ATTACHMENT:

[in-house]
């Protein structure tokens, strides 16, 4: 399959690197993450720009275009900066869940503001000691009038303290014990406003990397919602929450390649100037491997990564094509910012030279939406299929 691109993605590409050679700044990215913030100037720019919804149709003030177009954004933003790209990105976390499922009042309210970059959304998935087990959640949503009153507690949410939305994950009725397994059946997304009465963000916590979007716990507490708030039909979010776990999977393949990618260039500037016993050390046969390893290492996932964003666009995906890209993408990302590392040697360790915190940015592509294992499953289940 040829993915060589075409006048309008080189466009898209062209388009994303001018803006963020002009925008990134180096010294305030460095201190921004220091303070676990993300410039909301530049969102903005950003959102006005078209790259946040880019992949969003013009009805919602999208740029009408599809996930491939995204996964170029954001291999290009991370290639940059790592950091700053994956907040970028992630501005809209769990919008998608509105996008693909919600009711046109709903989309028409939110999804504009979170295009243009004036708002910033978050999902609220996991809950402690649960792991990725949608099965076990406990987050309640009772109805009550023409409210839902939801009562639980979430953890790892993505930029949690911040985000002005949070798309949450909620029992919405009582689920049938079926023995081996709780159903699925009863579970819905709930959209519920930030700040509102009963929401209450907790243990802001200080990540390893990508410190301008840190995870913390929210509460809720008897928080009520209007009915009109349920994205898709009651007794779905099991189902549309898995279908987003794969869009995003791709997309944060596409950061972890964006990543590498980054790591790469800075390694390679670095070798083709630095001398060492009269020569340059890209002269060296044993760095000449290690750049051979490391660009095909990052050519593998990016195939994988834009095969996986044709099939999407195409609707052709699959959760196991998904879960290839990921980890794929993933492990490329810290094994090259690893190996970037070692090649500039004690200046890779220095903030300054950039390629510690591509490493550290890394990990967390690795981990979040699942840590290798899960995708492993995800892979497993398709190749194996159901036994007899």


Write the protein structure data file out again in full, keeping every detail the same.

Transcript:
[in-house]
């Protein structure tokens, strides 16, 4: 399959690197993450720009275009900066869940503001000691009038303290014990406003990397919602929450390649100037491997990564094509910012030279939406299929 691109993605590409050679700044990215913030100037720019919804149709003030177009954004933003790209990105976390499922009042309210970059959304998935087990959640949503009153507690949410939305994950009725397994059946997304009465963000916590979007716990507490708030039909979010776990999977393949990618260039500037016993050390046969390893290492996932964003666009995906890209993408990302590392040697360790915190940015592509294992499953289940 040829993915060589075409006048309008080189466009898209062209388009994303001018803006963020002009925008990134180096010294305030460095201190921004220091303070676990993300410039909301530049969102903005950003959102006005078209790259946040880019992949969003013009009805919602999208740029009408599809996930491939995204996964170029954001291999290009991370290639940059790592950091700053994956907040970028992630501005809209769990919008998608509105996008693909919600009711046109709903989309028409939110999804504009979170295009243009004036708002910033978050999902609220996991809950402690649960792991990725949608099965076990406990987050309640009772109805009550023409409210839902939801009562639980979430953890790892993505930029949690911040985000002005949070798309949450909620029992919405009582689920049938079926023995081996709780159903699925009863579970819905709930959209519920930030700040509102009963929401209450907790243990802001200080990540390893990508410190301008840190995870913390929210509460809720008897928080009520209007009915009109349920994205898709009651007794779905099991189902549309898995279908987003794969869009995003791709997309944060596409950061972890964006990543590498980054790591790469800075390694390679670095070798083709630095001398060492009269020569340059890209002269060296044993760095000449290690750049051979490391660009095909990052050519593998990016195939994988834009095969996986044709099939999407195409609707052709699959959760196991998904879960290839990921980890794929993933492990490329810290094994090259690893190996970037070692090649500039004690200046890779220095903030300054950039390629510690591509490493550290890394990990967390690795981990979040699942840590290798899960995708492993995800892979497993398709190749194996159901036994007899």